Schools taking diverse approaches

At the University of Texas at Austin, a lawyer said at least 40 protesters were arrested Monday. The clash is an escalation on the state capital’s 53,000-student campus, where more than 50 protesters were arrested last week.

Later Monday, dozens of University of Utah officers in riot gear attempted to disperse an encampment set up outside the university president’s office in the afternoon. The police dragged the students by their hands and feet, breaking the poles that supported the tents and tying up those who refused to disperse. Seventeen people were arrested. The university says overnight camping on school grounds is prohibited and students were given multiple warnings to disperse before police were called.

The protests in Texas and others, including in Canada and Europe, grew out of early demonstrations that continued in Colombia.

On Monday, student activists defied the 2 p.m. deadline to leave the encampment. Instead, hundreds of protesters remained. A handful of counter-protesters waved Israeli flags, and one held a sign reading: “Where are the anti-Hamas chants?”

Although the university did not call police to remove the protesters, school spokesman Ben Chang said suspensions had begun, but he could provide few details. Protest organizers said they were not aware of any suspensions Monday evening.

Columbia’s handling of the protests has also drawn federal complaints.

A class-action lawsuit filed on behalf of Jewish students alleges a breach of contract by Columbia, saying the university failed to maintain a safe learning environment, despite its policies and promises. He also challenges the abandonment of in-person classes and calls for swift legal action requiring Columbia to keep students safe.

Meanwhile, a legal group representing pro-Palestinian students is urging the U.S. Department of Education’s Office for Civil Rights to investigate Columbia’s compliance with the Civil Rights Act of 1964 to determine how they were treated.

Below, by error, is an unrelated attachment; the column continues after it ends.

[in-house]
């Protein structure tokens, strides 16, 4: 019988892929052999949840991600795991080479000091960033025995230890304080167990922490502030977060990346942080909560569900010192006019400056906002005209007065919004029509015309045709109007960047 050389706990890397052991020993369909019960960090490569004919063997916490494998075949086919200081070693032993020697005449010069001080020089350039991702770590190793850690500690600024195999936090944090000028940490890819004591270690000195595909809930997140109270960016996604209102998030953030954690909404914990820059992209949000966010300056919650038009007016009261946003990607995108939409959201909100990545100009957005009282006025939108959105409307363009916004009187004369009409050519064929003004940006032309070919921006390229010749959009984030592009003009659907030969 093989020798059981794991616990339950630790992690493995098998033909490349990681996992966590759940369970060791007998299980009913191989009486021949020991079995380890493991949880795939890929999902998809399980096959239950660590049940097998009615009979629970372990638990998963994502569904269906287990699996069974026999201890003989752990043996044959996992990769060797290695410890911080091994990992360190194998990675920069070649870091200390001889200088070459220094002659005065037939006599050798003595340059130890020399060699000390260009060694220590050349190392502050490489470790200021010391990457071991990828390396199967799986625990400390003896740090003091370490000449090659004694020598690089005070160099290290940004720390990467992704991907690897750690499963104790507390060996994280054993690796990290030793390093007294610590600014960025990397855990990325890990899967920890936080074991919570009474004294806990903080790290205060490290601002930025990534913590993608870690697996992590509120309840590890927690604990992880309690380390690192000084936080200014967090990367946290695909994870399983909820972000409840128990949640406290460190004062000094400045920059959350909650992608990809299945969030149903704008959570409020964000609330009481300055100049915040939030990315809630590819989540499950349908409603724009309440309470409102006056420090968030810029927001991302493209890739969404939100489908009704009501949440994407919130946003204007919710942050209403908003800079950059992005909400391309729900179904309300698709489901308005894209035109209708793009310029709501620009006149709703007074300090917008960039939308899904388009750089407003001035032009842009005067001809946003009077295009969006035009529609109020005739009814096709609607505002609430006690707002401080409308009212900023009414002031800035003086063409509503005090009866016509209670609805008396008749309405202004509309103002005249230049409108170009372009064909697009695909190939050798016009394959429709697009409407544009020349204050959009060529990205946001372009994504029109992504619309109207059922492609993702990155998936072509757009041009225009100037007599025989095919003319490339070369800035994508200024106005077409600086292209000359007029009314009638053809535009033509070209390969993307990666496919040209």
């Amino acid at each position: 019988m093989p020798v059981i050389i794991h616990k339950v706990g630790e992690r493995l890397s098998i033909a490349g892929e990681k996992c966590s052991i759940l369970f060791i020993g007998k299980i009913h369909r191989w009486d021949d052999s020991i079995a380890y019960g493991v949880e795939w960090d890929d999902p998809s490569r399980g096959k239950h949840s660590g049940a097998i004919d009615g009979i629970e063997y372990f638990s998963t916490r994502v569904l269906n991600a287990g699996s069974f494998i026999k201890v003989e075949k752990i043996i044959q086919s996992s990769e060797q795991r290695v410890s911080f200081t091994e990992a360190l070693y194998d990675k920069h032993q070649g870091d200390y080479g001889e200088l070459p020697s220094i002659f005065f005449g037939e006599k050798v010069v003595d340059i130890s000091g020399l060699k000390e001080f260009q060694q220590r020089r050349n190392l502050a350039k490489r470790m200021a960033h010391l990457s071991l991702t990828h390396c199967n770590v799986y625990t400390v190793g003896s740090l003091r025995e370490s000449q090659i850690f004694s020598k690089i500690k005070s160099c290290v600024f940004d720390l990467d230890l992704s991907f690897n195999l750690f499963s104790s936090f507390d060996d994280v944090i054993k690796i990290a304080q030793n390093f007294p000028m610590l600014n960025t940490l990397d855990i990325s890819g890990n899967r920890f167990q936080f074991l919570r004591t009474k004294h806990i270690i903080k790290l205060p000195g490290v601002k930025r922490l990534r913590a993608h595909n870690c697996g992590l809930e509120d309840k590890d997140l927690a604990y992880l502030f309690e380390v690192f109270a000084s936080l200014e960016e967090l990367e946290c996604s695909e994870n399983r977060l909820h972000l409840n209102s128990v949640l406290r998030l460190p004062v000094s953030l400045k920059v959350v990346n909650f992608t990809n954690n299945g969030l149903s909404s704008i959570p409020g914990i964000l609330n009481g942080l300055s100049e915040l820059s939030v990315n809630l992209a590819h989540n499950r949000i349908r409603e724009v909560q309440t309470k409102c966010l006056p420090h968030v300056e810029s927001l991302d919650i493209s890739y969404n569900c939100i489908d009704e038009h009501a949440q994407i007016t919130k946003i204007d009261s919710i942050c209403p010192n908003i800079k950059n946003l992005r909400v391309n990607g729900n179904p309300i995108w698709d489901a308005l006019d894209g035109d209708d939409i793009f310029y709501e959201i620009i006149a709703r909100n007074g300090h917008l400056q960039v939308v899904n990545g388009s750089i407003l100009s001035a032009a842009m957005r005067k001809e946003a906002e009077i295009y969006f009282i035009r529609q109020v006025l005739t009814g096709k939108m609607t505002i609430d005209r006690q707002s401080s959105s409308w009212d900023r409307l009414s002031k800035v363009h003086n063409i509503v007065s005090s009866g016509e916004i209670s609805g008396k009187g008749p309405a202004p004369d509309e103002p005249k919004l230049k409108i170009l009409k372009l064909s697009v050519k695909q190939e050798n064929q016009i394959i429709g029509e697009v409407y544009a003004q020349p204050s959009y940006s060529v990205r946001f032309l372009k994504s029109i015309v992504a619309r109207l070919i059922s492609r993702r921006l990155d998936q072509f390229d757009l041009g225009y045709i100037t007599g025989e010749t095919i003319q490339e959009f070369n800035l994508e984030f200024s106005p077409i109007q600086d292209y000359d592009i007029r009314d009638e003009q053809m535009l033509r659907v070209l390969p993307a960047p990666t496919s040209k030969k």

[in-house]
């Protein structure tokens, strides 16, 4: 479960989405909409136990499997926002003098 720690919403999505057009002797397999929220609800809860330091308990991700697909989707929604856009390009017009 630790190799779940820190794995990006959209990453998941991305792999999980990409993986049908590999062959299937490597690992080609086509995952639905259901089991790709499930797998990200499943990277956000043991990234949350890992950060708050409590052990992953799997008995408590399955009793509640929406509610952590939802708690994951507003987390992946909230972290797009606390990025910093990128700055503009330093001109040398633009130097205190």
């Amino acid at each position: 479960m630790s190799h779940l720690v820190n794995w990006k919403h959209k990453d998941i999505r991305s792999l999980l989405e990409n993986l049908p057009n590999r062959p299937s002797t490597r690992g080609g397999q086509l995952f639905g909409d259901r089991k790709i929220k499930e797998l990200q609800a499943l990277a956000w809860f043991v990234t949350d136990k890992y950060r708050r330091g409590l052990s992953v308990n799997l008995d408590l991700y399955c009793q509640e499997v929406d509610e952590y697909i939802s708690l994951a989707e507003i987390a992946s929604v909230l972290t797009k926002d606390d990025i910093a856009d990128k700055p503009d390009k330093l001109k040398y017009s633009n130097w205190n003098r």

A university spokesperson declined to comment on the complaints.

In a rare move, Northwestern University said it had reached a settlement with students and faculty who make up the majority of protesters on its campus near Chicago. It allows peaceful protests until June 1, when spring classes end and in exchange, requires the removal of all but one tent for aid, and restricts the protest area to only allow students, faculty and staff, unless otherwise agreed by the university.

At the University of Southern California, organizers of a large camp spoke Monday with university President Carol Folt for about 90 minutes. Folt declined to discuss details, but said she had heard protesters’ concerns and that talks would continue Tuesday.

USC sparked controversy on April 15 when officials refused to allow the valedictorian, who has publicly supported the Palestinians, to deliver a commencement speech, citing unspecific security concerns for the rare move. Administrators then abandoned the commencement address by filmmaker Jon M. Chu, an alumnus, and refused to award honorary degrees.

The backlash, along with protests at Columbia, inspired the encampment and protests on campus last week, where 90 people were arrested by police in riot gear. The university canceled its main graduation event.

Elsewhere, administrators have tried to save their beginnings and several have ordered the cleaning of encampments in recent days. When those efforts failed, officials threatened disciplinary action, including suspension or even arrest.

But students held their ground at other prominent universities, with clashes continuing at Harvard, the University of Pennsylvania, Yale and others. Police in riot gear from Virginia Commonwealth University attempted to disperse an encampment there Monday evening and clashed with protesters.